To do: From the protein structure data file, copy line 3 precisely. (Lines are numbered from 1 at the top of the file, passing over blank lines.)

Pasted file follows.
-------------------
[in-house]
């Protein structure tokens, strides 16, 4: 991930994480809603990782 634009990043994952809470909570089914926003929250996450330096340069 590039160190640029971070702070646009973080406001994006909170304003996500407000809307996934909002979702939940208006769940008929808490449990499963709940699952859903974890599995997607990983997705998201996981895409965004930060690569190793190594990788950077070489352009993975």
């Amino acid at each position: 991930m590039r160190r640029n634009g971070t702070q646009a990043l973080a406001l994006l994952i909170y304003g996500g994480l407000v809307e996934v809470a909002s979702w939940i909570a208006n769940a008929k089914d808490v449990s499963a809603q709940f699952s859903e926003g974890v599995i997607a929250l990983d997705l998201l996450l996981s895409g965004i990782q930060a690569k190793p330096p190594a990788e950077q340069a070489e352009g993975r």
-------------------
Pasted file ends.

């Amino acid at each position: 991930m590039r160190r640029n634009g971070t702070q646009a990043l973080a406001l994006l994952i909170y304003g996500g994480l407000v809307e996934v809470a909002s979702w939940i909570a208006n769940a008929k089914d808490v449990s499963a809603q709940f699952s859903e926003g974890v599995i997607a929250l990983d997705l998201l996450l996981s895409g965004i990782q930060a690569k190793p330096p190594a990788e950077q340069a070489e352009g993975r």